Amherst Land Trust
Ways We Preserve Land
Freestyle Farm, Amherst. Site of the Joe English Twilight Challenge in October
In recent decades, southern New Hampshire has experienced tremendous growth and development. Land values have risen sharply as the demand for housing outstrips the supply. Tax pressures and changing demographics induce even longtime residents to consider selling their land. One of the difficulties faced by preservation groups is that land often sells quickly. We may have a piece targeted for protection for years, develop a relationship with a landowner, and know just how a parcel fits into our plans. But when the decision to sell is made, it's often under financial or other pressure, and developers who have also been watching patiently have the resources to step in and offer money immediately. As land prices escalate, the Amherst Land Trust continues to explore new ways of funding purchases.
To protect and preserve land in this market, we must be able to act quickly and decisively. As a private, not-for-profit corporation, the Amherst Land Trust has maximum flexibility in approaches to preserving land. Sometimes the Land Trust steps in to purchase and hold property because Amherst or another surrounding town cannot act until after Town Meeting. Sometimes landowners are more comfortable working with a private entity. It is our intention always to work cooperatively, not competitively with conservation commissions.
A few options:
Conservation Easements: Donating or selling an easement enables a landowner to continue using the land while protecting it from future development. The reduction in the value of the land may provide property and estate-tax benefits. Two examples of donated easements are the Dinkel land in Amherst Village and the land around the Laurel Haven Trail on Baboosic Lake.
Donation: A landowner may choose to donate a parcel of land to the Land Trust and take the full value (less any basis) as a tax-deductible contribution, or simply to remove the value of the land from their future estate. The Trow Mill lot in Mont Vernon is one example. (Note that the Land Trust must review any proposed land donation carefully and ascertain that its value meets the mission of the Land Trust. Donors should have their own legal and financial advisors review any such transaction.)
Designated donation: As a nonprofit, the Land Trust can create a fund for a specific purpose to which tax-deductible donations can be made. The Land Trust can accept and aggregate donations, as it did for the Lindabury Orchard and Joshua’s Park. (If the Land Trust had been unable to raise sufficient funds to purchase the property, the funds would be returned to the donors.)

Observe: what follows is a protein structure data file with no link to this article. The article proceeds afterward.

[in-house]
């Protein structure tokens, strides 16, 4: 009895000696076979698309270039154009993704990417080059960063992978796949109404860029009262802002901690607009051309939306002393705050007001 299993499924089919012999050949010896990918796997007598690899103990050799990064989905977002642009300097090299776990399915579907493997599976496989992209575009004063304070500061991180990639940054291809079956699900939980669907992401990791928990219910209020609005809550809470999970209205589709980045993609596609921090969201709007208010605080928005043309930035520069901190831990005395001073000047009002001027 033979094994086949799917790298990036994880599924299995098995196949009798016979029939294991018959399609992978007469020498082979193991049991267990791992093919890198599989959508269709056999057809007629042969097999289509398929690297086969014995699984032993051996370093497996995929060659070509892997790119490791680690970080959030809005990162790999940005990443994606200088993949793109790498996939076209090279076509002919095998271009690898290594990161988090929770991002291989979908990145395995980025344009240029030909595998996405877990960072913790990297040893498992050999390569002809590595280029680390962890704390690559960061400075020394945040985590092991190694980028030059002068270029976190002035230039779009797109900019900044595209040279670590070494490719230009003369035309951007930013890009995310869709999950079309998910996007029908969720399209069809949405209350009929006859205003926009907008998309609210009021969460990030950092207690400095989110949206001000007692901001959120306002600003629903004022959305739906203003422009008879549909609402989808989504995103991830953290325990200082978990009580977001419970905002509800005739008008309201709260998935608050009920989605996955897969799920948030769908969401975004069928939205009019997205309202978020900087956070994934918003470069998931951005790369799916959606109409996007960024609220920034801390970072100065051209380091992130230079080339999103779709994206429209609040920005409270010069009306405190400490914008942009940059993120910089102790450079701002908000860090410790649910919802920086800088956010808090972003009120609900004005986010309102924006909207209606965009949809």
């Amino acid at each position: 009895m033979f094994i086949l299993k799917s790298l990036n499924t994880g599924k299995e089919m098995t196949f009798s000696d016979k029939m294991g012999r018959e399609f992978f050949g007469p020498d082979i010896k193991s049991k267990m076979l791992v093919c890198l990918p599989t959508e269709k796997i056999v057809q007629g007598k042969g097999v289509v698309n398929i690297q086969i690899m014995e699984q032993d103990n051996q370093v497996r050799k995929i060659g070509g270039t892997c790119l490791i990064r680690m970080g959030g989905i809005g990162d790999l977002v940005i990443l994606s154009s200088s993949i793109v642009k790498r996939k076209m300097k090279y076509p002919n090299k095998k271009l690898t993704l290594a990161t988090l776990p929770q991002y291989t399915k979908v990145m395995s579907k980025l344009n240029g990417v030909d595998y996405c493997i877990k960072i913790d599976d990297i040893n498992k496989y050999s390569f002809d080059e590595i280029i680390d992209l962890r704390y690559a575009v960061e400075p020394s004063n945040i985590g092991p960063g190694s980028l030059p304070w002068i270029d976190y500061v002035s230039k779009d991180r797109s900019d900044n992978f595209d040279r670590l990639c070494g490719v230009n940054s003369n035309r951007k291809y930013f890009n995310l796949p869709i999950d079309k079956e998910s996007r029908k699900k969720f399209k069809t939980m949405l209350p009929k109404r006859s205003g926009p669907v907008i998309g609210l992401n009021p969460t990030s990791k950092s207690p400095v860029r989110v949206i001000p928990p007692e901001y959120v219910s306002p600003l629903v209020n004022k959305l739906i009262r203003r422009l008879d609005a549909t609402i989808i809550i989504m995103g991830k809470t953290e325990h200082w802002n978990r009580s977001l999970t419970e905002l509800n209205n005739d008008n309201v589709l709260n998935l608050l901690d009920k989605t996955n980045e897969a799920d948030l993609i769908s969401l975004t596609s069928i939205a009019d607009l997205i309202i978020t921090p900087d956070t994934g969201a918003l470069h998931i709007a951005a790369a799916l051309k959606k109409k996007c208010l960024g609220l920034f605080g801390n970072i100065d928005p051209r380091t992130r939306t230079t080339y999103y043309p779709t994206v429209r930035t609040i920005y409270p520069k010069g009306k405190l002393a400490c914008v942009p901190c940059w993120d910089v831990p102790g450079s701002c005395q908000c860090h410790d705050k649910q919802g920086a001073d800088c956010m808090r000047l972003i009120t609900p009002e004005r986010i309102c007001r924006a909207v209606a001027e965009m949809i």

The Land Trust can also accept a parcel or an easement paid for by a group of individuals, and the individuals can benefit from a tax deduction based on their donation. For example, if five neighbors chipped in to buy a piece of land in their neighborhood, their shares would not typically be tax deductible. If the same people donated the same funds to a nonprofit, they would be.
Bargain sale: A landowner can choose to sell property to the Land Trust at a below-market price, as the Adams family did with what is now Joshua’s Park. With the correct documentation, the difference becomes a tax-deductible donation, possibly creating a tax deduction.
Selective subdivision: The Land Trust can buy a large parcel, subdivide a portion to cover costs, and preserve the remaining land (this was the approach used on the Huckabee Farm).
Resell with easement: Alternatively, the Land Trust can buy the land, place a conservation easement on some or all of it, and sell it to one or more buyers who are interested in the restricted use of the land. This method could be used, for example, to preserve former dairy farms as equestrian facilities or "estate properties."
Fundraising: Operating funds are an essential to our work. We incur legal and survey expenses for every project, even when the land or easement is donated. Sometimes due diligence requires an expenditure of funds on a project we ultimately have to decline.
Our primary fundraising activity over the last decade has been the Joe English Trail Challenge and the Joe English Twilight Challenge, made possible by the kind cooperation of Ariel Taylor at Freestyle Farm in Amherst. We are always looking for sponsors (corporate and individual) for these events.
In addition, the Amherst Land Trust is able to accept undesignated donations of cash and stocks, and we are grateful for those who have included us in their estate planning.
(Note: The Land Trust can only accept donations if they will be used in accordance with the Amherst Land Trust’s mission, generally including public access to the property.)
Flexible, Creative, Cooperative Options